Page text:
Treasure hunting and metal detectors gain more and more enthusiasts every year. It is not only a great excuse for outdoor activities, but also an opportunity to gain valuable finds. In this article, we answer the most frequently asked questions related to metal detectors and their practical use.
How does a metal detector work?
Metal detectors work by detecting the electromagnetic field that is emitted by any metal object lying in the ground or in another object. With the help of a probing coil, the metal detector locates the find and indicates it by sound or vibration. The frequency and intensity of the signal enables the searcher to pinpoint the find. More advanced locators such as the Nokta Simplex + are additionally equipped with the practical PinPoint system, which consists of a graphical display of the find via an LCD screen.
Do metal detectors require specialist knowledge?
Metal detectors for beginners and intermediates are very easy to use. Garrett s ACE metal detectors range, for example, has a function that makes them instantly ready for use. Some models, such as the Nokta Simplex + mentioned earlier, also offer a practical automatic ground calibration system, which makes work even easier.
Are metal detection and treasure hunting legal?
The issue of the legality of prospecting is not so simple. Law allows prospecting of historical monuments only upon obtaining a relevant permit. The lack of the permission may result in a fine or even restriction or imprisonment of up to 2 years. At this point it is worth pointing out to some imprecision in the regulations.
The law does not prohibit searching for a lost personal item (e.g. keys, jewellery) or seemingly worthless objects such as cans, modern coins or bottle caps. There is also no unambiguous definition of a historic monument, which leaves a lot of room for interpretation. In practice, proving guilt in such situations can be very difficult. Nevertheless, it is worth applying for a permit – details and a list of necessary documents can be found on the website of the relevant WUOZ. More on the legality of metal detectors is written in this article.
Where can I not search?
First of all, it is necessary to avoid archaeological sites where objects of historical value may be found – their excavation may not only damage them, but also deprive them of their historical context. Activities in national parks and military training grounds are also prohibited. Starting prospecting on private land requires the owner s permission, while in forests you need the permission of the forest inspectorate.
Instead, searchers can operate on beaches, avoiding dunes, cliffs, fishing harbours and ports. However, they must remember to leave the beach undisturbed and not to disturb other people. It is also important to mention that during the search you may come across potentially dangerous objects such as ammunition, weapons and unexploded ordnance. When these are found, the police should be informed immediately.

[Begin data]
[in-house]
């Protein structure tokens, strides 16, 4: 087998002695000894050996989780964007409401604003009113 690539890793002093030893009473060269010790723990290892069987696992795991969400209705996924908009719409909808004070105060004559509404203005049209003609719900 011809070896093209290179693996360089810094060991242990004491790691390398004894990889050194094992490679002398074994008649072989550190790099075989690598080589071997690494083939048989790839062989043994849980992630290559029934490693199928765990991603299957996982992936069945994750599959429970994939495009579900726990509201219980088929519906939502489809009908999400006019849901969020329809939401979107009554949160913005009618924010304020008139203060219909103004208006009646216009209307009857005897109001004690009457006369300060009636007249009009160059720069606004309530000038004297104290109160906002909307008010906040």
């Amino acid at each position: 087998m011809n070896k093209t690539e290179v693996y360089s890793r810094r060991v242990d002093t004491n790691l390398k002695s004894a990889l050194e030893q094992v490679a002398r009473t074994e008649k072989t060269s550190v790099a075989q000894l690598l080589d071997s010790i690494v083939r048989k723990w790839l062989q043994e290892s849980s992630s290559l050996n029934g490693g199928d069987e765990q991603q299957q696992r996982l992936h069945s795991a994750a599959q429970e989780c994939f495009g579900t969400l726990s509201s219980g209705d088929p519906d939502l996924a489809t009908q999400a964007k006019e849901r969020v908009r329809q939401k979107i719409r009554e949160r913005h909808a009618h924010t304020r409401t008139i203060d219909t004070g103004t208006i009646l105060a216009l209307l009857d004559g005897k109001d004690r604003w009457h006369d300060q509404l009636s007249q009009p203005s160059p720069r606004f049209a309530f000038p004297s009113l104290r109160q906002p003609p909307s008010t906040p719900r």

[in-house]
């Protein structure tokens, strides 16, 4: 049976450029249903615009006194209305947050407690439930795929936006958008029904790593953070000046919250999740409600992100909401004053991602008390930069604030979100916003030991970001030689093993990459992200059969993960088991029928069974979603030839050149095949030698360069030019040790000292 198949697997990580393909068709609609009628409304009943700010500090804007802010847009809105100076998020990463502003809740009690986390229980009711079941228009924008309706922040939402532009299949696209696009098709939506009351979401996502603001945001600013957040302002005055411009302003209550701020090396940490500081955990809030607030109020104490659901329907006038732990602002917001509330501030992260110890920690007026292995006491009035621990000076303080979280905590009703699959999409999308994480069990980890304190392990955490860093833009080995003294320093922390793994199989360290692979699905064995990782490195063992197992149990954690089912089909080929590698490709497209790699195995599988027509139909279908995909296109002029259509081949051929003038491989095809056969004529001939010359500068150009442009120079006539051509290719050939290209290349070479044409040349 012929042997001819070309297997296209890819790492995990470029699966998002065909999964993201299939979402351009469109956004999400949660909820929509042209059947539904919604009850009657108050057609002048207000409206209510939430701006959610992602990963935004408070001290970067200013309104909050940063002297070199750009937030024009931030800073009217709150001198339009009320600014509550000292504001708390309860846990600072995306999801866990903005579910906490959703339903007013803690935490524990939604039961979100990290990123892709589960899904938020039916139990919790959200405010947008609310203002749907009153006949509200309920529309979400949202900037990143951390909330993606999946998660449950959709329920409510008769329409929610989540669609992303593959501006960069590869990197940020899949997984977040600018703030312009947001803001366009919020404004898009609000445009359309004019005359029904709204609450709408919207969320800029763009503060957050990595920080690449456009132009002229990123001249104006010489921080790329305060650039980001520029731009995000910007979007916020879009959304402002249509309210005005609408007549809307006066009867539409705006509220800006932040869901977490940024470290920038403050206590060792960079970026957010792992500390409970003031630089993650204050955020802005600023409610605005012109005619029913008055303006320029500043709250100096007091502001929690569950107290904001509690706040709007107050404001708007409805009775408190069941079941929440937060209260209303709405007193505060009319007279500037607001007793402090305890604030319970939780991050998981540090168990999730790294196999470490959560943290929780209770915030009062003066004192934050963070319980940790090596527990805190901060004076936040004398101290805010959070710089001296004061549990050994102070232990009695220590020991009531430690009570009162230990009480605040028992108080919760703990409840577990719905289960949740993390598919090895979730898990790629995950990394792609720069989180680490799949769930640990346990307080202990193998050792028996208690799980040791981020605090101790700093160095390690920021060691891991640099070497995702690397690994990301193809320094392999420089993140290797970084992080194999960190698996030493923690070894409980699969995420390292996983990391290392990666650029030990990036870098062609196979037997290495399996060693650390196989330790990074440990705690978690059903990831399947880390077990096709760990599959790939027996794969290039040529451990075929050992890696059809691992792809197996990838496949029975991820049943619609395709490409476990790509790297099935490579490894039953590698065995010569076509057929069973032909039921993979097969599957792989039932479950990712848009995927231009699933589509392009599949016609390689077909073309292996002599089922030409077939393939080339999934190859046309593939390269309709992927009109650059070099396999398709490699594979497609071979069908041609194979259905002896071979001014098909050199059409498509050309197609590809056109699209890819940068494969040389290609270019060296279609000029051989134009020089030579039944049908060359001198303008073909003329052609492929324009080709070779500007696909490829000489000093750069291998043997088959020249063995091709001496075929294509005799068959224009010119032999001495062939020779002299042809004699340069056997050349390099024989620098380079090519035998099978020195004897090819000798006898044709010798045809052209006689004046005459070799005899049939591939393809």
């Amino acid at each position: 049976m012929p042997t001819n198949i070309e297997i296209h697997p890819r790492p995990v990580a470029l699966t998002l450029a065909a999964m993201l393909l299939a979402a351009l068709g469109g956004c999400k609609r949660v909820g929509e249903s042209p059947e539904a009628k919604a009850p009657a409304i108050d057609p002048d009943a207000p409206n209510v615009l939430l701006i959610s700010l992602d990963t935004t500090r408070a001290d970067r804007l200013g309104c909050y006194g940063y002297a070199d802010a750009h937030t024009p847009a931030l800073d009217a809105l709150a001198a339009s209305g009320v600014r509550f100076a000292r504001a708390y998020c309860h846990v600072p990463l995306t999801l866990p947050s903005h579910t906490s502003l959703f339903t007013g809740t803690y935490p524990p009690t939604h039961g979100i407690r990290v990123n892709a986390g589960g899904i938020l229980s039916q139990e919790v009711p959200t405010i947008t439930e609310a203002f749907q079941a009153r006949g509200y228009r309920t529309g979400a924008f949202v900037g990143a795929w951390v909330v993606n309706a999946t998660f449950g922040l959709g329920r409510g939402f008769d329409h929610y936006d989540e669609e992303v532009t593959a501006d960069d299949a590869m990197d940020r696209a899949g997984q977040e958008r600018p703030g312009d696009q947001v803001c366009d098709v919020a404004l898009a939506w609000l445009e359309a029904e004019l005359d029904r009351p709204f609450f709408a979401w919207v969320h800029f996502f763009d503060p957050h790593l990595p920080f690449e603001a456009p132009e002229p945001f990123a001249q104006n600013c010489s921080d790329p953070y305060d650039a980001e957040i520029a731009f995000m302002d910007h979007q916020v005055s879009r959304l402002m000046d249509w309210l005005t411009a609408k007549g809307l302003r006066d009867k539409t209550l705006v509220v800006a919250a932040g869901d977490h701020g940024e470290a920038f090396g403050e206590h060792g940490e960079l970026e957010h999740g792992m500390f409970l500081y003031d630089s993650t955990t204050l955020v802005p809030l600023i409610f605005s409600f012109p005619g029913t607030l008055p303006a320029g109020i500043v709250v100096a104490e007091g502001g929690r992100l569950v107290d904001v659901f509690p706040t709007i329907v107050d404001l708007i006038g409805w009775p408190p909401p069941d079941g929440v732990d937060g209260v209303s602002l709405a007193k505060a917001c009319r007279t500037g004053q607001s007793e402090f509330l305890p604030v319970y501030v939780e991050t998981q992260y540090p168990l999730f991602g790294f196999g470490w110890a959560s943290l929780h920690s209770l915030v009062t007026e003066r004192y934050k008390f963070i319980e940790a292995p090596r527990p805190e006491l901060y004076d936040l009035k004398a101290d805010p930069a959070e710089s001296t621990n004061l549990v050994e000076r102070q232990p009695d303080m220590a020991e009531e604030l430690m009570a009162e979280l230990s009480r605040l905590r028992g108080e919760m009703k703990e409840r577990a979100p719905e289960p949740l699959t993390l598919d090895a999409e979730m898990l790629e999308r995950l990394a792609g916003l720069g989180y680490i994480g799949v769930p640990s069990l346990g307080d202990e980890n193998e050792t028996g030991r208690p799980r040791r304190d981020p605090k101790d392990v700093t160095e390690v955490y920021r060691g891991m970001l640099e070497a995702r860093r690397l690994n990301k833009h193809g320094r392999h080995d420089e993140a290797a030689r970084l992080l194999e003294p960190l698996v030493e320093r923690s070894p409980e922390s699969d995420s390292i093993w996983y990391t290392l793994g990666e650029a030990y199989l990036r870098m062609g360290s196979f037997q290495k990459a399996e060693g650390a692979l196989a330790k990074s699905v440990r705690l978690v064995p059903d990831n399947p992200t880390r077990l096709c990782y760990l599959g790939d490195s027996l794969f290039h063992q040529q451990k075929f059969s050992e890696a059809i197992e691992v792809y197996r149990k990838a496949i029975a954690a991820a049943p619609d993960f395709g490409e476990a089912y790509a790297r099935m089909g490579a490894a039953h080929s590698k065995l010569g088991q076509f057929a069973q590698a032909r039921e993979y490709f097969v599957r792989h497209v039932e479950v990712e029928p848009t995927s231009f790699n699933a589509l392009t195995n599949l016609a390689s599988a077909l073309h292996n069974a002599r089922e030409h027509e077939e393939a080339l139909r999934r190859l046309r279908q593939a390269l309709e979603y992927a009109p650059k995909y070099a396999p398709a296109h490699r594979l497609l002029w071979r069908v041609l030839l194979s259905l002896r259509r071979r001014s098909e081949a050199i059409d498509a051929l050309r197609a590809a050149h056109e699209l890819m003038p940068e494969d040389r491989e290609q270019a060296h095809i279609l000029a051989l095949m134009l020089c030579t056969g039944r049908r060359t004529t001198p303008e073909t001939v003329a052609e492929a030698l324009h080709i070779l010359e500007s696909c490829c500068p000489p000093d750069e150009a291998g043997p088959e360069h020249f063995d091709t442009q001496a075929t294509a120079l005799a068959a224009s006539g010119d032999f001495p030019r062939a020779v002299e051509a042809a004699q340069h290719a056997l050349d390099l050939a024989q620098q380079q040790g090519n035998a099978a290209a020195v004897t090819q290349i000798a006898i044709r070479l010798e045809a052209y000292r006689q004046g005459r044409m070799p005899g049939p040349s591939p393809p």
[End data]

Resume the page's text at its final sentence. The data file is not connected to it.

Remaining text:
What is the range of metal detectors?
The range of objects detected depends on several factors. Smaller objects are identified at shallower depths (approx. 10-25 cm), larger objects are detectable at 50-70 cm, while the largest objects are detectable at 80-150 cm and above. The mineralisation of the ground (see next paragraph) and the size of the coil are also important – the larger the probe, the deeper the range of the detector.
What is tuning to the ground used for?
The type of soil has a great influence on the detector s performance. Salts, iron particles and other minerals in the ground create an electromagnetic field which masks signals from metal objects. These can be eliminated by calibration, which increases the detection depth in highly mineralised ground. The user can do this manually or rely on the auto-tuning function. The so-called tracking tuning, during which the detector continuously adjusts the settings, is also useful.
Can the metal detector identify my find?
Yes, and in several ways. By far the most common is the tonal object identification system. The specific signals coming through the earphones then correspond to the relevant metal type – e.g. silver, aluminium or iron. An increasing number of modern detectors also feature digital identification in the 0-99 range, which usually covers all metal types. This is done via the LCD screen.
What is metal discrimination and how does it work?
Discrimination is the ability to distinguish potentially valuable finds from rubbish made of steel or iron such as cans or caps. It works based on the conductivity and/or ferromagnetic properties of the objects detected. The detector emits tones corresponding to specific metals while not reacting to “unwanted” objects. The most common type of discrimination is called “variable discrimination” and is adjusted using a rotary dial. More advanced selective discrimination allows the acceptance or rejection of a selected type of find.
What effect does frequency have on a search?
Frequency is one of the most important parameters for metal detectors. It is responsible for the accuracy of detecting objects of different sizes. Low frequency waves make it easier to find large objects buried at greater depths, while high frequencies help identify smaller objects. If you want versatility invest in a so-called multi-frequency detector such as the Garrett Apex. It can operate in one of several frequencies: 5, 10, 15, 20 Khz or all of them at once.
Underwater Metal Detector – is it possible?
Almost every metal detector has a waterproof coil suitable for use in rain or snow. However, a probe alone is not enough for underwater exploration. A detector with a fully waterproof design is required for this task. An example is the Nokta PulseDive handheld detector, which can work at submersions of up to 60m.